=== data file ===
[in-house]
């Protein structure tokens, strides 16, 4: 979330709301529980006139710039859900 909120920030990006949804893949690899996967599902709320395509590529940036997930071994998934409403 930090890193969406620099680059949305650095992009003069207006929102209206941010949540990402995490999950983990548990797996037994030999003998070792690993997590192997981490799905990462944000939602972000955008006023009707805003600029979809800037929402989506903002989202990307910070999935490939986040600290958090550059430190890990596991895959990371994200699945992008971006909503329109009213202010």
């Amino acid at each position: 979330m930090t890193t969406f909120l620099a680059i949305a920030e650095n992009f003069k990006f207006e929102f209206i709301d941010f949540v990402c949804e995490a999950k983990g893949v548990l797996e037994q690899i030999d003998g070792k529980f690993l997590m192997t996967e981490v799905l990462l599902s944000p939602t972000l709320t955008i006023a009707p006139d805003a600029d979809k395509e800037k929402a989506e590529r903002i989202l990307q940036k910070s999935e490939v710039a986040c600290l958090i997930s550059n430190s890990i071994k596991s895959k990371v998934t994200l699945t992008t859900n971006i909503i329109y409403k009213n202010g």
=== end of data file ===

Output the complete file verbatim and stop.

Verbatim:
[in-house]
């Protein structure tokens, strides 16, 4: 979330709301529980006139710039859900 909120920030990006949804893949690899996967599902709320395509590529940036997930071994998934409403 930090890193969406620099680059949305650095992009003069207006929102209206941010949540990402995490999950983990548990797996037994030999003998070792690993997590192997981490799905990462944000939602972000955008006023009707805003600029979809800037929402989506903002989202990307910070999935490939986040600290958090550059430190890990596991895959990371994200699945992008971006909503329109009213202010």
């Amino acid at each position: 979330m930090t890193t969406f909120l620099a680059i949305a920030e650095n992009f003069k990006f207006e929102f209206i709301d941010f949540v990402c949804e995490a999950k983990g893949v548990l797996e037994q690899i030999d003998g070792k529980f690993l997590m192997t996967e981490v799905l990462l599902s944000p939602t972000l709320t955008i006023a009707p006139d805003a600029d979809k395509e800037k929402a989506e590529r903002i989202l990307q940036k910070s999935e490939v710039a986040c600290l958090i997930s550059n430190s890990i071994k596991s895959k990371v998934t994200l699945t992008t859900n971006i909503i329109y409403k009213n202010g």